“I appreciate UPF’s focus on family values,” he said in the video. “Let’s be aware of so-called social-revolutionary movements with narrow values.”

Reports of his appearance at the 2021 event drew criticism from the Japanese Communist Party and cult watchers, including a group of lawyers who have watched the Unification Church’s activities and supported the alleged victims.

In a news conference Monday after the church’s connection to Abe’s murder was revealed, Church leader in Japan Tomohiro Tanaka said Abe supported UPF’s peace movement but was not a member.

Police have still not publicly identified the group mentioned by the suspect, presumably to prevent incitement to violence.


The ties between the church and the ruling Japanese party date back to Abe’s grandfather, Nobusuke Kishi, who was prime minister and shared with Washington his concerns about the spread of communism in Japan in the 1960s as union activists gained momentum.

Kishi, who was arrested as a war criminal but never charged, was known for his right-wing political views, and the Unification Church’s anti-communist stance matched his views on Japan’s national interests, experts say.

Kishi’s close relationship with the Church was well known. The church headquarters was at one point housed in a building adjacent to Kishi’s Tokyo residence, and he was seen with Moon in photos taken inside the church and published in group publications. According to media reports, the suspect believed Kishi had brought the church to Japan.

“Japanese leaders at the time saw the church as a tool to promote anti-communist views in Japan,” said Masaki Kito, a lawyer and expert on religious affairs. For the group, showing close ties to prominent politicians was a way to gain approval for its activities.

Ties between church-affiliated organizations and LDP lawmakers developed over decades since the church expanded, with solid political support and votes for the ruling party, experts say, though the group denied this.

A survey of 128 lawmakers, obtained from the police and published in the Weekly Gendai magazine in 1999, found the most attended events organized by the anti-communist branch of the Unification Church, the International Federation for Victory Over Communism, also funded by Moon, and more than 20 LDP legislators had at least one church member volunteer in their offices.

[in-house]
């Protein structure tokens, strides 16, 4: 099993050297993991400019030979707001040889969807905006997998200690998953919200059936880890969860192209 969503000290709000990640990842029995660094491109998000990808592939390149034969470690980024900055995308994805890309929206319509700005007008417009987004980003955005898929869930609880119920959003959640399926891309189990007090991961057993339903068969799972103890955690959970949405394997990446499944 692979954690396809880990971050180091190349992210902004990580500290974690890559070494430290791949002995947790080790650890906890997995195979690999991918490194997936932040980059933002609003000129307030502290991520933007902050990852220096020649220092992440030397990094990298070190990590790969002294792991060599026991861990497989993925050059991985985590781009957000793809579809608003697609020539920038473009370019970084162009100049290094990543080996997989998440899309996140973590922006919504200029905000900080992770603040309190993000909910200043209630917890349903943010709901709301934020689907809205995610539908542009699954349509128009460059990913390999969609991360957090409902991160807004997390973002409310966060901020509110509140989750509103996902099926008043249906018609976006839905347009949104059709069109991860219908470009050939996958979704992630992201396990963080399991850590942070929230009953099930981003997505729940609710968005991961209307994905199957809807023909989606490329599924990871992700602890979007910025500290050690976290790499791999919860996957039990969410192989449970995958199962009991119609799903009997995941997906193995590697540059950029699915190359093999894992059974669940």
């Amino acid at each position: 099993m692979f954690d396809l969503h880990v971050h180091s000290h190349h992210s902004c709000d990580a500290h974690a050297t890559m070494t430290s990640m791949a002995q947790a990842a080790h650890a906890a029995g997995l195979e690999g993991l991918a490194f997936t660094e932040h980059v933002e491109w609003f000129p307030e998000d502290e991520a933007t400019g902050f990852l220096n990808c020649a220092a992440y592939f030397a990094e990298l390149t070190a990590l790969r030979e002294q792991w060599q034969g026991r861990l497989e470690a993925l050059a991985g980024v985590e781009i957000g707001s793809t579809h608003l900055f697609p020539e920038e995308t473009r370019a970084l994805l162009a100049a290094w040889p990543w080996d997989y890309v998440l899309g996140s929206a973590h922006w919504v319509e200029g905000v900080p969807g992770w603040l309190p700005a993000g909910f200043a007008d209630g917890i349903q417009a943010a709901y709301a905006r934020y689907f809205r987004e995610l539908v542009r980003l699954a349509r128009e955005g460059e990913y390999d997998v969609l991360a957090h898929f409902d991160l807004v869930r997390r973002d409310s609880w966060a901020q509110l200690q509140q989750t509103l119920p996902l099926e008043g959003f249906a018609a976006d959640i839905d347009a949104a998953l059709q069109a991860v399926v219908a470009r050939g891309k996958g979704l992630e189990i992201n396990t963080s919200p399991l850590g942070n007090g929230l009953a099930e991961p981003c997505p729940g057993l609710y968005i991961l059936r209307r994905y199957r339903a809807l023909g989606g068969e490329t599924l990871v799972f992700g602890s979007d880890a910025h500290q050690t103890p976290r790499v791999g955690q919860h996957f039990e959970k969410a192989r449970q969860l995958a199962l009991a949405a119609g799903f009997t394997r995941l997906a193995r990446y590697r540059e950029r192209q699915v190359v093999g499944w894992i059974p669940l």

The church denied any favorable treatment from Kishi when it opened a Japanese branch. Tanaka said Abe supported current leader Hak Ja Han Moon’s peace movement but denied any movement of money between the group and the LDP.

The church said Monday there was no record of Yamagami being a member. The church said she had no direct relationship with Abe, although she was in contact with other lawmakers through an affiliated organization.

Members of the National Network of Lawyers Against Spiritual Sales who monitor the Church say they have repeatedly asked Abe and other LDP lawmakers to stop appearing or messaging the events organized by the Unification Church of affiliates, while addressing long-standing church-related problems.


“The murder sheds light on the Unification Church,” said Koichi Nakano, a professor of international politics at Sophia University in Tokyo. “The Church’s relationship with the right-wing factions of the LDP and its far-right policies could come under close scrutiny,” leading to a re-evaluation of Abe’s legacy.

It could lead to revelations about how the party’s stances have distorted post-war Japanese society while stifling the advancement of gender equality and sexual diversity issues, Nakano said.

Associated Press writer Hyung-jin Kim in Seoul, South Korea, contributed.